In 1927 Captain G. Allan Hancock founded the Allan Hancock Air Field. For years it was a peaceful setting, but with a few events of aviation historical interest. One of these was the sponsorship by Captain Hancock of the first trans-Pacific flight by Charles Kingsford-Smith and three other men in a Fokker Tri-motor, the “Southern Cross,” shown here on display in Santa Maria. This trip started on May 31, 1928, just one year and eleven days after Charles Lindbergh’s history making 33.5 hour non-stop flight across the Atlantic.
The Southern Cross left Oakland, California on its way to Brisbane Australia. They stopped in Oahu and refueled in Kauai with the next stop in Fiji. This was a trip of 34.5 hours with only 41 hours of fuel on board. They arrived in Brisbane on June 9 to the roar of admiring crowds.
Later in 1928 Captain Hancock established a flying school that would grow into a major primary pilot training activity during World War II. The Hancock Foundation College of Aeronautics was established on October 21, 1928. Ten-week classes were offered prospective pilot candidates, with successful individuals becoming licensed pilots. Graduation of 34 of the first 49 students occurred on May 21, 1929.
Prior to the outbreak of World War II General Hap Arnold determined that the Army Air Corps needed assistance in producing enough pilots for the war he was sure the United States would soon be engaged in. The Hancock school was selected as one of eight civilian institutions to provide primary training. This training began on September 17, 1939; just 40 days after Captain Hancock and the others had met with General Arnold.
Training continued until June of 1944. On the 26th of that month, the last of the PT-13 Stearman “Yellow Peril” aircraft were flown to storage by instructor pilots. Pilot graduates from Hancock compiled an enviable record in World War II in all theaters of the war. For instance, four Hancock graduates took part in the Doolittle raid on Tokyo in 1942. One of them, Ted Lawson, is the author of the book, “Thirty Seconds Over Tokyo.”
After the war, the Hancock flight school was leased to the University of Southern California and used to support a four-year course of instruction towards an Aeronautics Degree. During the Korean War, the school trained aviation mechanics for the United States Air Force. Then in 1954 the Santa Maria Junior College, now G. Allan Hancock Community College, purchased 40 acres of the airport site. Some original buildings from the airport are still in use as part of the college.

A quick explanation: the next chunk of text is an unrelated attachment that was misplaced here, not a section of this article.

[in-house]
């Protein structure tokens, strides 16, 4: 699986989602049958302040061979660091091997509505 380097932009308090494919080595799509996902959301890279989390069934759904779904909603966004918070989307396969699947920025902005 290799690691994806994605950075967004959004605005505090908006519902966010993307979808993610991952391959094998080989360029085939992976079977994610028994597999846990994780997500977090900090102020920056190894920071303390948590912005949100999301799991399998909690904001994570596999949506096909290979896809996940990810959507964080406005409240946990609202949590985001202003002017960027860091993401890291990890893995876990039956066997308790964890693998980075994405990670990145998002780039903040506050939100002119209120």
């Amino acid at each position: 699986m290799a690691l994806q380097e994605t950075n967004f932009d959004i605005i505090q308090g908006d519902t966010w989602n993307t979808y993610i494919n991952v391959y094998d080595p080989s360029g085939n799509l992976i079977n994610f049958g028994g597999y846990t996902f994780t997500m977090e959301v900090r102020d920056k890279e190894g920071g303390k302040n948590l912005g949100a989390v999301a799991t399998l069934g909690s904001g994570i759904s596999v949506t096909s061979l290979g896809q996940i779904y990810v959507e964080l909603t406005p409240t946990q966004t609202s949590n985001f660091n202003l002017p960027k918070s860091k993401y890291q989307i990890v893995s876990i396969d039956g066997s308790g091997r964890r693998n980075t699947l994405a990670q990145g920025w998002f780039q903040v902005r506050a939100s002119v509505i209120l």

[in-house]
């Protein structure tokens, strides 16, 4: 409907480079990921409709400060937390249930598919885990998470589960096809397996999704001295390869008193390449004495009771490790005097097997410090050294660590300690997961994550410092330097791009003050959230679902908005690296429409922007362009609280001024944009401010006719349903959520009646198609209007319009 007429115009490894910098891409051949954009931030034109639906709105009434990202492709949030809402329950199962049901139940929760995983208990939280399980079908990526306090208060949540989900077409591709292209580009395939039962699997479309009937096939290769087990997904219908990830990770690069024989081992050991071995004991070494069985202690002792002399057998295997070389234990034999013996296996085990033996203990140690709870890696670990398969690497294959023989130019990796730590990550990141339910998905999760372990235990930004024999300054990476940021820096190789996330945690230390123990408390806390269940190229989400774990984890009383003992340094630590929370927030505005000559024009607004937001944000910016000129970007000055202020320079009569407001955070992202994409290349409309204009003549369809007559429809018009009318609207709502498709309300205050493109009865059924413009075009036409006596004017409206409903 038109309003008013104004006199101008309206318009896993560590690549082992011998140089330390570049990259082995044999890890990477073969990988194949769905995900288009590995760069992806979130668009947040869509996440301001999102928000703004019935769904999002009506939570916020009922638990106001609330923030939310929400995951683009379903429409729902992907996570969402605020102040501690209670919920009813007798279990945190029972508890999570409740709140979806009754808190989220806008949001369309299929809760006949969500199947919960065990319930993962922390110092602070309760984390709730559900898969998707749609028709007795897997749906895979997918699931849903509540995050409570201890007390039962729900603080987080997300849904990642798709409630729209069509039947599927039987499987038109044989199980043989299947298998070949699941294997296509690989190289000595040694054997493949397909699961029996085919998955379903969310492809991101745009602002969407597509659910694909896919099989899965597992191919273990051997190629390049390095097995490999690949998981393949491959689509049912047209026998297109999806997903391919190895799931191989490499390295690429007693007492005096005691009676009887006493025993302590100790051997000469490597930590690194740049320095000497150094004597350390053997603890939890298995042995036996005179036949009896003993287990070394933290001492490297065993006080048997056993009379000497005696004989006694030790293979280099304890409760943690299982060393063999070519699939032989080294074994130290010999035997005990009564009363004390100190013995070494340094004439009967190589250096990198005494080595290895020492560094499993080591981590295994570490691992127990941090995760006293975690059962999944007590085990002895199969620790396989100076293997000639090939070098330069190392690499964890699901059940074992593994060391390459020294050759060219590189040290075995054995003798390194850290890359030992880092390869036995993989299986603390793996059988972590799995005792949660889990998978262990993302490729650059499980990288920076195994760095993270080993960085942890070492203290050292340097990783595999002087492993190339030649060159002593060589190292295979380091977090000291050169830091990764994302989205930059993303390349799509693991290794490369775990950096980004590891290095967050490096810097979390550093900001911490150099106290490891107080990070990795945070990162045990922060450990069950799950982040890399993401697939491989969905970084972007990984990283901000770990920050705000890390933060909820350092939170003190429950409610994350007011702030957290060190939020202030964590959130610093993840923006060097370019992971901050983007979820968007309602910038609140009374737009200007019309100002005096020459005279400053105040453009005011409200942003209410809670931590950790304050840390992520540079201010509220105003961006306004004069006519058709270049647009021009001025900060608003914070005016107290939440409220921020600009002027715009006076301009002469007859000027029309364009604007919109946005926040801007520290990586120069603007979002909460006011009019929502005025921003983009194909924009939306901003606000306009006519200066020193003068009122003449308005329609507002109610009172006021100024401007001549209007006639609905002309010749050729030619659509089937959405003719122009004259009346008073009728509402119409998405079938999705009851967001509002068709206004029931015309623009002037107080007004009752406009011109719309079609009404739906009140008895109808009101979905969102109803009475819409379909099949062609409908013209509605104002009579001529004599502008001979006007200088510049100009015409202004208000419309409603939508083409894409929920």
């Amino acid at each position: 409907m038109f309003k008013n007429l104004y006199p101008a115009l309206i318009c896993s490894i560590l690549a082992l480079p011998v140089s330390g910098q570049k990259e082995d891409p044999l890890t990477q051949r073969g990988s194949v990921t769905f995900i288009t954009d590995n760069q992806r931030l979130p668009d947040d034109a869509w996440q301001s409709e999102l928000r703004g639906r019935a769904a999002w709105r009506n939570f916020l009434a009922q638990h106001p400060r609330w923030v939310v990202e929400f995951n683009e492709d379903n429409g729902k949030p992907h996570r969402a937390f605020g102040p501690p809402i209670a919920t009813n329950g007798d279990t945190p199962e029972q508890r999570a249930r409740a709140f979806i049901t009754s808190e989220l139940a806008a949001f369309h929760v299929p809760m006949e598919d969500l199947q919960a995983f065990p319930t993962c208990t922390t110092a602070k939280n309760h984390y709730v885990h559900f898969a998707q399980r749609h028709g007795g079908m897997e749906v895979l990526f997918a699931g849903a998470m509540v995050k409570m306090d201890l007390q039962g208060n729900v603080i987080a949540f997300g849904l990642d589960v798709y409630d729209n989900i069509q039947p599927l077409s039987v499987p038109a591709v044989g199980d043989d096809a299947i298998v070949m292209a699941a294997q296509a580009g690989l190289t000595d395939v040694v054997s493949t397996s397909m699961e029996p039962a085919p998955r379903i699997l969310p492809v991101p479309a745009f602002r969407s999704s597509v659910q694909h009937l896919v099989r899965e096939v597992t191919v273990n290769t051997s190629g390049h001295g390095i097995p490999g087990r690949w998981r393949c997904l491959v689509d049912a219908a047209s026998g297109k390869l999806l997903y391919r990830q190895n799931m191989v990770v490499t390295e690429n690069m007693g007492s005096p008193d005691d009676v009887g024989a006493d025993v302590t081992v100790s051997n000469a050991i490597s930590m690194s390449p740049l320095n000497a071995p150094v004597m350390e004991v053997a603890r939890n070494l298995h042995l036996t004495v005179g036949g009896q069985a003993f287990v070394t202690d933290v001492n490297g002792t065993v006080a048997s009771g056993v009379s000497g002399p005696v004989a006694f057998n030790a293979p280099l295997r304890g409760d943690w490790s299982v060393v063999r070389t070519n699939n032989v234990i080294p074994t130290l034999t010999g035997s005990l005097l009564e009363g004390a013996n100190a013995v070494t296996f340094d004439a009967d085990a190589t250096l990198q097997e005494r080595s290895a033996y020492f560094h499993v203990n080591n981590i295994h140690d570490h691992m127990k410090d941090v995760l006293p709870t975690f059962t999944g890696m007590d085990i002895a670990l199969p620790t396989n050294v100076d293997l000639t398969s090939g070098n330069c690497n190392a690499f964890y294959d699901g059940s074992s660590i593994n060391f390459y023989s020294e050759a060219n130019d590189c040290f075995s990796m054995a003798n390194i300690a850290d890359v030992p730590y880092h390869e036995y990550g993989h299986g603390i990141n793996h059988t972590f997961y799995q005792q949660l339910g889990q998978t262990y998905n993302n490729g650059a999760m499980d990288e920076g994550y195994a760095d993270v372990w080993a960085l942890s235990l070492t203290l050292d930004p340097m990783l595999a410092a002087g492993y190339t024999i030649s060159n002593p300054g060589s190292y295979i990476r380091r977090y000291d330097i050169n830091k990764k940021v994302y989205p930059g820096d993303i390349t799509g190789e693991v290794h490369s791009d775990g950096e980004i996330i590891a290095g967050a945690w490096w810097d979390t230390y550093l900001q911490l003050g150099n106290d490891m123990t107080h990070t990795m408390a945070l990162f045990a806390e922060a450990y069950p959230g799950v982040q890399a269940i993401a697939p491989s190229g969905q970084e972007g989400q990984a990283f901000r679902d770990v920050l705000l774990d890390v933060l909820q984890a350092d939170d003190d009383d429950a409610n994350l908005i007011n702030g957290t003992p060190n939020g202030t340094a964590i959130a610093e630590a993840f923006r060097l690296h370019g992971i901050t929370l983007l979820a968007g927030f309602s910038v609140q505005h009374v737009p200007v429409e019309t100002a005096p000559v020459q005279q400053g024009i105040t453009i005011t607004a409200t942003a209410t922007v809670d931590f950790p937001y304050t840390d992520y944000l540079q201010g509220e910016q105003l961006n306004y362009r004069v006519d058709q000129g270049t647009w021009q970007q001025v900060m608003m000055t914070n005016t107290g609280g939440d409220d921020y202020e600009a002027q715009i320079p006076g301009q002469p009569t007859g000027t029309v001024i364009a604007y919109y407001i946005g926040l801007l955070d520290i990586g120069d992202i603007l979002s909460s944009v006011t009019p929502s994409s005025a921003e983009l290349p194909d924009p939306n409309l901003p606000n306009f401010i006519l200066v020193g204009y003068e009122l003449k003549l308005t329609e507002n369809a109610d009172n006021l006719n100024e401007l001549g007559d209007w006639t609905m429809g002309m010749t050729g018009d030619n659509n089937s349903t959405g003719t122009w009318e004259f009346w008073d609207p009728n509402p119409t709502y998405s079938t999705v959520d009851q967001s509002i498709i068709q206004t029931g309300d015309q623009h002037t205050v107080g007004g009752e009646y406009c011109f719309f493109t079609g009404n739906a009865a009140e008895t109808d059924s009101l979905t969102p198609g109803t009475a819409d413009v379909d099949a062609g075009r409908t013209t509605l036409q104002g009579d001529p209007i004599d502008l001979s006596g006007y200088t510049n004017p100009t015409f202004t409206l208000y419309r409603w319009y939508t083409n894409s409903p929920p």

The current Santa Maria airport, also named for Captain Hancock, was born from the necessity to train bomber pilots during World War II. In early 1942 the Army Corps of Engineers bought the first 160 acres of land, from an early Santa Maria family, the Toys, for $79 an acre. The area needed grew to over 3600 acres as the field was developed.
Plans to base B-25 bombers at the base were scrapped when it was discovered that runways and taxi-strips were not sufficient for the weight of loaded B-25’s. The initial use of the field was for training service groups to support Army Air Force activities overseas. This included transportation, maintenance, supply and other type activities. The transfer to the 4th Air Force in September 1943 marked a change in mission to training P-38 squadrons just prior to overseas transfer. Several P-38 units trained at Santa Maria and its sub-bases, Estrella (Paso Robles) and Oxnard. Ultimately the decision was made to perform advanced pilot replacement training on the P-38 aircraft at Santa Maria, and that continued until June, 1945. In the time span from late 1943 until June 1945 633 new P-38 pilots graduated from training at Santa Maria Army Air Field.
In 1945 the Santa Maria Army Air Field was chosen to be the base for the first jet fighter squadron in the Army Air Force, flying the Bell P-59 aircraft. As the war wound down, this unit transferred to March Field in Riverside, California, and the Santa Maria base was phased out and closed.
The old air base became the present commercial airport, on which the museum is located.